• Apr

    Name: Assoc. Prof. Serdar DURDAĞI

    Affiliation: Department of Biophysics, School of Medicine, Bahcesehir University, Istanbul

    Location: Chemistry Seminar Room

    Hour: 14:00

    Dr. Serdar DURDAGI
    Department of Biophysics, School of Medicine, Bahcesehir University, Istanbul

    The human ether-a-go-go related gene 1 (hERG1), which codes for a potassium ion channel, is a
    key element in the cardiac delayed rectified potassium current, IKr, and plays an important role in
    the normal repolarization of the heart’s action potential. [1-6] Many approved drugs have been
    withdrawn from the market due to their prolongation of the QT interval. Most of these drugs have
    high potencies for their principal targets and are often irreplaceable, thus “rehabilitation” studies
    for decreasing their high hERG1 blocking affinities, while keeping them active at the binding
    sites of their targets, have been proposed to enable these drugs to re-enter the market. In our lab,
    we focused on several withdrawn drugs from market such as cisapride, terfenadine, astemizole
    due to their high hERG1 blocking affinities. We tested a priori strategy to predict cardiotoxicity
    risks of compounds using De Novo drug design approach with combination of homology
    modeling, protein engineering, molecular docking and Molecular Dynamics simulations to
    generate a strategy for the rehabilitation of these drugs. We focused on two key receptors, a target
    interaction with the principle receptors of these molecules and an off-target interaction with
    hERG1 channels. An analysis of the fragment interactions of these compounds at their principal
    target receptors and hERG1 central cavities (using Subbotina/Durdagi Model) helped us to
    identify the key chemical groups responsible for the drug activity and hERG1 blockade. A set of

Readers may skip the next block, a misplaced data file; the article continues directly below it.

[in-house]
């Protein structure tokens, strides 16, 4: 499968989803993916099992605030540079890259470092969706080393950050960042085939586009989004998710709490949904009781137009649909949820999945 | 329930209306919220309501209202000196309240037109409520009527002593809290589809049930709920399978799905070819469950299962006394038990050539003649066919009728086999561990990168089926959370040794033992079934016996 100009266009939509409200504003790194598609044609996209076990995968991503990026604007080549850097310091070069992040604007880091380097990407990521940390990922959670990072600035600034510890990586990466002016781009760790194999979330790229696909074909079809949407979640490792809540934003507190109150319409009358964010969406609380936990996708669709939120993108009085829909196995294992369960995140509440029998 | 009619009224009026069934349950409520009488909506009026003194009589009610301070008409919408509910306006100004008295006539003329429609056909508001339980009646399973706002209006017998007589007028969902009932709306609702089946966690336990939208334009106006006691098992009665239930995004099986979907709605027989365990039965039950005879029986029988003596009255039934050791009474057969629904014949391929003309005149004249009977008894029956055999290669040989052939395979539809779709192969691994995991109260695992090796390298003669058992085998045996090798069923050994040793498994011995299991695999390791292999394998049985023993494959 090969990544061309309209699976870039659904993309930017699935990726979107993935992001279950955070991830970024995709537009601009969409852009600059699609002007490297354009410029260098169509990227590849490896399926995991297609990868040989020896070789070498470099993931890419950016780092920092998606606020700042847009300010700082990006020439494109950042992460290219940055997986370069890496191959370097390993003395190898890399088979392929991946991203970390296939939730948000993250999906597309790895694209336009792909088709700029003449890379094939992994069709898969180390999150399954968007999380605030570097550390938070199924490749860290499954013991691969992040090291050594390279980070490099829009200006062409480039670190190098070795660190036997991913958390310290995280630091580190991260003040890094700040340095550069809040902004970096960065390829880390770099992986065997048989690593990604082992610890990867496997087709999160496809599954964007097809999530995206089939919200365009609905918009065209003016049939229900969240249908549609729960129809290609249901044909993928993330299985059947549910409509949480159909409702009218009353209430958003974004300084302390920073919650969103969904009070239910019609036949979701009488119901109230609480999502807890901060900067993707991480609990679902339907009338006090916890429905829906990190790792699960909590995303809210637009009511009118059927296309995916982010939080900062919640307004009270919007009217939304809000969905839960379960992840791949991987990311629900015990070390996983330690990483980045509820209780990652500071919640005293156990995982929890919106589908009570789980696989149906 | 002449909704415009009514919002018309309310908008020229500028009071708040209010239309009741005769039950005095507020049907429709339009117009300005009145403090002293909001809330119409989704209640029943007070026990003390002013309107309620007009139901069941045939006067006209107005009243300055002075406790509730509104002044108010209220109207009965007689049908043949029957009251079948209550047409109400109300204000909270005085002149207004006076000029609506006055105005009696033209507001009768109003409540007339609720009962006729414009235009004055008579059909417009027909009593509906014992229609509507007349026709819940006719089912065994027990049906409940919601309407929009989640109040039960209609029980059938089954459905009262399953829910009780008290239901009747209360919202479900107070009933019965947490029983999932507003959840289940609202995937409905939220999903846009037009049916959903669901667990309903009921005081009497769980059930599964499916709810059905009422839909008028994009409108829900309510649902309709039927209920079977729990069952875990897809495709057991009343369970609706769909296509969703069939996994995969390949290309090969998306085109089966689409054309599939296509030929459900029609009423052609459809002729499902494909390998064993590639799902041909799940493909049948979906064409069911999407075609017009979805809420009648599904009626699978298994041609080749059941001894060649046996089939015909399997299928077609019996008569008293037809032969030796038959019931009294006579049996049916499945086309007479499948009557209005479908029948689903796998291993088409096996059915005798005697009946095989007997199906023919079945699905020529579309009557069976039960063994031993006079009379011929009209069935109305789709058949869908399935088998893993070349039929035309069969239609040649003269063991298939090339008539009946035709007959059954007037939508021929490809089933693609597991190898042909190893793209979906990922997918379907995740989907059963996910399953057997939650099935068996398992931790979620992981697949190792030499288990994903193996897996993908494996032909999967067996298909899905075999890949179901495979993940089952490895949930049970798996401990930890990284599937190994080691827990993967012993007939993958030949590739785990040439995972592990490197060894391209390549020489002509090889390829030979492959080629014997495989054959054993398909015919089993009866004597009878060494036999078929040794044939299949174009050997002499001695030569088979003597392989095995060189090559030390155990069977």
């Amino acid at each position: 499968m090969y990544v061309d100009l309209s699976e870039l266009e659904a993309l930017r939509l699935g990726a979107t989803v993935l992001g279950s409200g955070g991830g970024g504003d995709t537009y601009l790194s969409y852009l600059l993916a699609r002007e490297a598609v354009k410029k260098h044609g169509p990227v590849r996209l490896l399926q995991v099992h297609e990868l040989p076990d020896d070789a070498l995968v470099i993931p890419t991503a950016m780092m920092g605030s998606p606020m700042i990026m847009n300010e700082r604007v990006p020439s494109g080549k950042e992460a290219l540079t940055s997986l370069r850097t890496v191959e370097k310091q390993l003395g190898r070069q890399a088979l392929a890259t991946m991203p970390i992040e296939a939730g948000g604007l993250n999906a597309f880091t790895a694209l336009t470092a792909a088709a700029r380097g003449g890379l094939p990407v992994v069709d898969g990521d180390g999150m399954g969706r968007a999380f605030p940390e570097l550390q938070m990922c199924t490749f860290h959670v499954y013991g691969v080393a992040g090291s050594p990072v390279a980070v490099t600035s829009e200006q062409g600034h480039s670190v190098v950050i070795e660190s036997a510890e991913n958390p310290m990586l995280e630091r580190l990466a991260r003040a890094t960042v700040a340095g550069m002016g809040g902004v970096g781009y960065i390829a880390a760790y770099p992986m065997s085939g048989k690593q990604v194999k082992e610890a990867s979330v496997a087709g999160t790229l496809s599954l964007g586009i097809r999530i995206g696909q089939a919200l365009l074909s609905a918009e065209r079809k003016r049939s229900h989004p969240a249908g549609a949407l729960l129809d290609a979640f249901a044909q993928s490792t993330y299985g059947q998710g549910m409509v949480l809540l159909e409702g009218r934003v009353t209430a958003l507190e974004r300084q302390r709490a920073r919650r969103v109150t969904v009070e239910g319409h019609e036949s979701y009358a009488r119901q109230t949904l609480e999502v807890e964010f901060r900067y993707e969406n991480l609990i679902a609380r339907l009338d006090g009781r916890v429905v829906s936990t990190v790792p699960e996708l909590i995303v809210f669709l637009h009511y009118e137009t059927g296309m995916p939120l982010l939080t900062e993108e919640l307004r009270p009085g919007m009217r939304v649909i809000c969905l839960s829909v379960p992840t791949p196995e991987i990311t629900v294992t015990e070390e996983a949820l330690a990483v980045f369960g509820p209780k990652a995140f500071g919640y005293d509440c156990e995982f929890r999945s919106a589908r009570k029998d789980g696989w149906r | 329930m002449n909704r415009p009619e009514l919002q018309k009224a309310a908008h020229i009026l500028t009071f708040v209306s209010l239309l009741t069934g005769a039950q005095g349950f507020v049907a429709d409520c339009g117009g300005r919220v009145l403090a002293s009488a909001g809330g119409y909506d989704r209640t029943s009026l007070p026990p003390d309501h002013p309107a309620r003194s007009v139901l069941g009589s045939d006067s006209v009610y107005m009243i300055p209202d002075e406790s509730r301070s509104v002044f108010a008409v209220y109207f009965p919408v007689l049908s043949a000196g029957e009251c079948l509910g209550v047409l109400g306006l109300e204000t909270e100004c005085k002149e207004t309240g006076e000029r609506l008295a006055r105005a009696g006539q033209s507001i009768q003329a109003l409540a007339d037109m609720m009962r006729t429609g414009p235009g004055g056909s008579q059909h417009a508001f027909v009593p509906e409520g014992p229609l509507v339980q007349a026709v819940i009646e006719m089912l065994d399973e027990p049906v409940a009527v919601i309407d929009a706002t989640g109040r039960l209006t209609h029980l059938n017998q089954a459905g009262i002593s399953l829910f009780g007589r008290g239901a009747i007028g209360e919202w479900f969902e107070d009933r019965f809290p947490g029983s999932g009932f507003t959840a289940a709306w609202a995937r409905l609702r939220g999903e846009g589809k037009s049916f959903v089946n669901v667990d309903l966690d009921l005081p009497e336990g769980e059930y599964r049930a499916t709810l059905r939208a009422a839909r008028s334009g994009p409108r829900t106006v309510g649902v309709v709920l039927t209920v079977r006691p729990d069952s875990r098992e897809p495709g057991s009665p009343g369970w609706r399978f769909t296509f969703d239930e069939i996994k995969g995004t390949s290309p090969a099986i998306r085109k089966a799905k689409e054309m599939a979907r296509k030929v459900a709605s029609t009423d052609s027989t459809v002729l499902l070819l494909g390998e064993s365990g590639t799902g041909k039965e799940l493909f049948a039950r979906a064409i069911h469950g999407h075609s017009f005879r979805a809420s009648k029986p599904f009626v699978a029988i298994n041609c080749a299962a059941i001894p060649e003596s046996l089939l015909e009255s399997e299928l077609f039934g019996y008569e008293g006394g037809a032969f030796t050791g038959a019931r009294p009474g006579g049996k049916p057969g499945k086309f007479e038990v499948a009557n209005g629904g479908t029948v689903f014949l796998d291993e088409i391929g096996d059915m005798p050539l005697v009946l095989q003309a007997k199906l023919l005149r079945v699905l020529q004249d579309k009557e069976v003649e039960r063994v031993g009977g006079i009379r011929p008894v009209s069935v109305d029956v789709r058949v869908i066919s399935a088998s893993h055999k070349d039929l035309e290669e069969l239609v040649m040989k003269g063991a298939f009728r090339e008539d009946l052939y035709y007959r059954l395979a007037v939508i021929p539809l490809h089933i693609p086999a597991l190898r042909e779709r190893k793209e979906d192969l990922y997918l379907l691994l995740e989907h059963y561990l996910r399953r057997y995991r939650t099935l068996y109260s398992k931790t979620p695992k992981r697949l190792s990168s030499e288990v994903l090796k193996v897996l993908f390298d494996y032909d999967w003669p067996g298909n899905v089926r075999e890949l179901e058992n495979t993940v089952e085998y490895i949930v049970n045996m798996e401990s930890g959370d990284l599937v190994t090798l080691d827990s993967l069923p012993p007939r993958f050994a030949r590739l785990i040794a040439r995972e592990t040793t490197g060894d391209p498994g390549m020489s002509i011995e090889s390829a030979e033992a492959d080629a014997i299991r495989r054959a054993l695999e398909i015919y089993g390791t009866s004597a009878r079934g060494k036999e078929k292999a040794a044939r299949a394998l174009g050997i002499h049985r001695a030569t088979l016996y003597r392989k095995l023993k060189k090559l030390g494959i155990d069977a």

novel derivatives with reduced cardiotoxicity was then proposed using an in-silico two-tier
    approach. An interaction decomposition of withdrawn compounds from market and their
    derivatives allowed us for the identification of key active scaffolds and functional groups that are
    responsible for the unwanted blockade of hERG1.


    1. Durdagi, S.; Guo, J.; Lees-Miller, J.; Duff, H.J.; Noskov, S.Y. (2012) “Structure-Guided
    Topographic Mapping and Mutagenesis to Elucidate Binding sites for the hERG1 Potassium
    Channel (KCNH2) Activator-NS1643” J. Pharmacol. Exp. Therap. 342, 441-452.
    2. Durdagi, S.; Deshpande, S.; Duff, H. J.; Noskov, S.Y. (2012) “Modeling of Open, Closed, and
    Open-Inactivated States of the hERG1 Channel: Structural Mechanisms of the State-Dependent
    Drug Binding” J. Chem. Inf. Model. (ACS) 10, 2760-2774.
    3. Durdagi, S; Duff, HJ; Noskov, S.Y. (2011) “Combined Receptor and Ligand-Based Approach to
    the Universal Pharmacophore Model Development for Studies of Drug Blockade to the hERG1
    Pore Domain” J. Chem. Inf. Model. (ACS) 51, 463-474,
    4. Subbotina, J.; Yarov-Yarovoy, V.; Lees-Miller, J.; Durdagi, S.; Guo, J.Q.; Duff, H.J.; Noskov,
    S.Y. (2011) “Structural Refinement of the hERG1 Pore and Voltage-Sensing Domains with
    ROSETTA-Membrane and Molecular Dynamics Simulations” Proteins, 78, 2922-2934.
    5. Durdagi, S.; Randall, T.; Duff, H.J.; Chamberlin, A.; Noskov, S.Y. (2014) “Rehabilitating druginduced
    long-QT promoters: In-silico design of hERG-neutral cisapride analogues with retained
    pharmacological activity” BMC Pharmacol Toxicol. 15:14, 1-15.
    6. Durdagi, S.; Subbotina, J.; Lees-Miller, J.; Guo, J.; Duff, H.J.; Noskov, S.Y. (2010) “Insights into
    the Molecular Mechanism of hERG1 Channel Activation and Blockade by Drugs”, Curr. Med.
    Chem. 17, 3514-3532.